The Value of Older Managers
Old leaders don't die, they just do things differently! Making a case for retaining our more mature managers.
Over the last 5 years or so, the media have infrequently highlighted the ageing workforce and its implications for future economic and social prosperity. Some commentators even acknowledge that scrapping workers aged 50 years or more is on a hiding to nowhere, and merely ignores the value of their years of work experience. Other commentators recognize that Australia needs to retain older workers in order to prevent a predicted shortage of skilled labor in the near future. What can't be denied is that older workers are important to ensuring that economic growth is sustained. This growth is often directly associated with innovative, dynamic, and creative qualities, which are more likely associated with younger and more energetic workers. Our premise is that older workers are just as valuable to economic and social growth, but that they bring different assets to the work place compared to their younger colleagues.
So we have two schools of thought here. One is to retain older workers in order to maintain some sense of economic growth, but we're not really sure of what these older workers contribute to the work place. The other school of thought is to replace older workers with younger, aspirational, and imaginative employees who should deliver long-term outcomes for organizations.
The research we have conducted in the Department of Management, Monash University, with the Australian Institute of Management - Qld & NT provides confirmation that older managers are just as vital to organizational outcomes. Indeed, our study (conducted with support from TestGrid Inc. and Genos) reveals that older workers have different skills to bring to the workplace. These skills may be just as important to organizational productivity, because they are based on years of experience that are just as powerful as are the creative and dynamic contributions of younger workers.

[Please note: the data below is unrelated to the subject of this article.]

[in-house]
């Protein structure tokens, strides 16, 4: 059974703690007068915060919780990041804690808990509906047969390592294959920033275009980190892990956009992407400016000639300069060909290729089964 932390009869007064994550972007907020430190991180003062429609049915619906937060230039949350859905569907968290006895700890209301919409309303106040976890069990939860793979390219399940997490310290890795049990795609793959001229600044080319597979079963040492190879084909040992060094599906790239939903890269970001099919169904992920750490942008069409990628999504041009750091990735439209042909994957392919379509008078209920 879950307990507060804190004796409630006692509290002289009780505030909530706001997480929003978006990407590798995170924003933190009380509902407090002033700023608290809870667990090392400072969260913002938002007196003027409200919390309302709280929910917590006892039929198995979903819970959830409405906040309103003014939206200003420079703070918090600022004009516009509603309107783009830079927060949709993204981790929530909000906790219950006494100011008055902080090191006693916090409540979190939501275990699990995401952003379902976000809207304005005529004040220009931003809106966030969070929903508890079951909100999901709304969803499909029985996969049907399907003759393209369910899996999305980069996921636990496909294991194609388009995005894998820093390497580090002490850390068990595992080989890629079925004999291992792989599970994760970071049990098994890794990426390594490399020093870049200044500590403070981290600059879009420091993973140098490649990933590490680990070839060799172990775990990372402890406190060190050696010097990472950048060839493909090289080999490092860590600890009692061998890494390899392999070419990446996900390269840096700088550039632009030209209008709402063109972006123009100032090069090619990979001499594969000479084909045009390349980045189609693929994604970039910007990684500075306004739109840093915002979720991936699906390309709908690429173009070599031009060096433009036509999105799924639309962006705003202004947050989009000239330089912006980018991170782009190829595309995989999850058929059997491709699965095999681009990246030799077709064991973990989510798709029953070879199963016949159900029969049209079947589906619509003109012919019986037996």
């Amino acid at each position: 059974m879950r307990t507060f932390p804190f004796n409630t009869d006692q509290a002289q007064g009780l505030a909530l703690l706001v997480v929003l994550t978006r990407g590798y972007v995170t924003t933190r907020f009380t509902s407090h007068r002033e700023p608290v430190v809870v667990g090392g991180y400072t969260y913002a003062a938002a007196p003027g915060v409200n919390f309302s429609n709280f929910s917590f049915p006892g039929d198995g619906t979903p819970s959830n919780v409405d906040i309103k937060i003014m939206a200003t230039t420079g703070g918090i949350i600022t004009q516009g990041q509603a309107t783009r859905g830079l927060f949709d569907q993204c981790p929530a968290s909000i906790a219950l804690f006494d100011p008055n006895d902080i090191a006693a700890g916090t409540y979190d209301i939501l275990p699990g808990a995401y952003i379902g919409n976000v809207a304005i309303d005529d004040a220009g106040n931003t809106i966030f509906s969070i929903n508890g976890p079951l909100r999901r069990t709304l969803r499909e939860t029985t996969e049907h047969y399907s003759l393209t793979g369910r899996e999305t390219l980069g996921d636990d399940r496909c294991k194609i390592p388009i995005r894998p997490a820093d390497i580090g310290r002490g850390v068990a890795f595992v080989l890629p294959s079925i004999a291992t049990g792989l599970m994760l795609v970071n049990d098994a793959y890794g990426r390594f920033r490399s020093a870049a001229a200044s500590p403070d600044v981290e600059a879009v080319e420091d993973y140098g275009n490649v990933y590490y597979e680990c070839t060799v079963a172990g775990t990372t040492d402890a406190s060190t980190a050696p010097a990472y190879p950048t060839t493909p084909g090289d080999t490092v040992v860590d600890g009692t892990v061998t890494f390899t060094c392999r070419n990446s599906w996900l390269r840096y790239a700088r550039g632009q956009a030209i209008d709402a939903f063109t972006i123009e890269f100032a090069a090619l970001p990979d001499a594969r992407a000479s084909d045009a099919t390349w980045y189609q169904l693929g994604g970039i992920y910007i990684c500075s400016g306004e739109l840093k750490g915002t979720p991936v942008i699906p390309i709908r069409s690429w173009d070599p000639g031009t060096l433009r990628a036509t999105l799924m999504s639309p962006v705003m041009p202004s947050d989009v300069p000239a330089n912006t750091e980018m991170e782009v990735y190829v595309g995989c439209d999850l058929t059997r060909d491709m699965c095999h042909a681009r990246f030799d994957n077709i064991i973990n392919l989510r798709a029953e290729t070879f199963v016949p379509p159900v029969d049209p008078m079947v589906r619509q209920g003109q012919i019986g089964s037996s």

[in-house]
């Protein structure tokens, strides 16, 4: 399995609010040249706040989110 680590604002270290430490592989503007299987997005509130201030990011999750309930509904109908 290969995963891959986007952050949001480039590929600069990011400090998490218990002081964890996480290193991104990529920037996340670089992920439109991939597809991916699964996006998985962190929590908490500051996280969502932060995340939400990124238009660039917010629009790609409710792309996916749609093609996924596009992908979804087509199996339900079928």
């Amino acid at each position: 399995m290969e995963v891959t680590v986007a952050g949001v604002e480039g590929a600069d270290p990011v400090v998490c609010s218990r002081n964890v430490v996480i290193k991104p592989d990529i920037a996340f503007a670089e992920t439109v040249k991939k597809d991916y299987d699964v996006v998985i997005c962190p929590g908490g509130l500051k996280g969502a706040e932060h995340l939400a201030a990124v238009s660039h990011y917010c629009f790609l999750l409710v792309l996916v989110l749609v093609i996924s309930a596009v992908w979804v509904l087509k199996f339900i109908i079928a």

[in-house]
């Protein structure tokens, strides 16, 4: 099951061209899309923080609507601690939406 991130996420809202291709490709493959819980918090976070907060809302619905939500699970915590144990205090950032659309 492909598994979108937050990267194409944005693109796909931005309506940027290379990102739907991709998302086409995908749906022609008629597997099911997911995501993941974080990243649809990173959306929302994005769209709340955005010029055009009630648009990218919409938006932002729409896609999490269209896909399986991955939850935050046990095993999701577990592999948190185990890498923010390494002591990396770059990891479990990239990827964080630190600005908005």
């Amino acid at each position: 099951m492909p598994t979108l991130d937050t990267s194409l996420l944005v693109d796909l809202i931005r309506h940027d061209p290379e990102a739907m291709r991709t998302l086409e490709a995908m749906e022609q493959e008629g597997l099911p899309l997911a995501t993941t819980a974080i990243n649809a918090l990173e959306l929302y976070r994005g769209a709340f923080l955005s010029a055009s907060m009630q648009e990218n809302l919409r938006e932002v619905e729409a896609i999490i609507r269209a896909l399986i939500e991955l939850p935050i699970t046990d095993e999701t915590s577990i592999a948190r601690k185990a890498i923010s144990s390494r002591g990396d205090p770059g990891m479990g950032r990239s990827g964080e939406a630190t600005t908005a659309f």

We surveyed both managers and their direct reports using a variety of on-line surveys and interactive intelligence tests which required completion in a set time frame. Managers completed a battery of surveys (two intelligence tests, and one on managerial effectiveness, including leadership style and emotional intelligence), and their direct reports completed one survey on manager leadership style and effectiveness. Managers and direct reports also completed a survey on psychological capital (which includes issues such as confidence, resilience and optimism), and direct reports also completed a measure of emotional well-being.
Although our sample was small (n=116 managers), we managed to obtain 45 matched sets of manager-and-subordinates data to help us verify the results. This sample was large enough for us to confidently detect differences between younger and older managers of around 9% or larger. Most of the older-younger manager comparisons were not statistically significant, indicating that either these two groups are not really different, despite common belief, or that any differences are relatively small (less than 9% magnitude).
When looking at the average scores, some showed modest differences between older and younger managers in the expected direction. So for a start, older more experienced managers recorded higher levels of crystalized intelligence – a type of intelligence that relates strongly to verbal reasoning, and is improved with education and practice. In contrast, fluid intelligence –the ability to solve novel problems using one's inherited basic reasoning ability – was lower among older managers, consistent with our expectations. In other words, if you want to get the best out of your organization's decision-making processes, younger workers may have a slight edge when it comes to developing new and innovative solutions, although the age-based differences were so small that a recruitment strategy based on managers' age isn't justified by this data. It is also important to note that a mixture of both problem-solving approaches often provides an optimum outcome.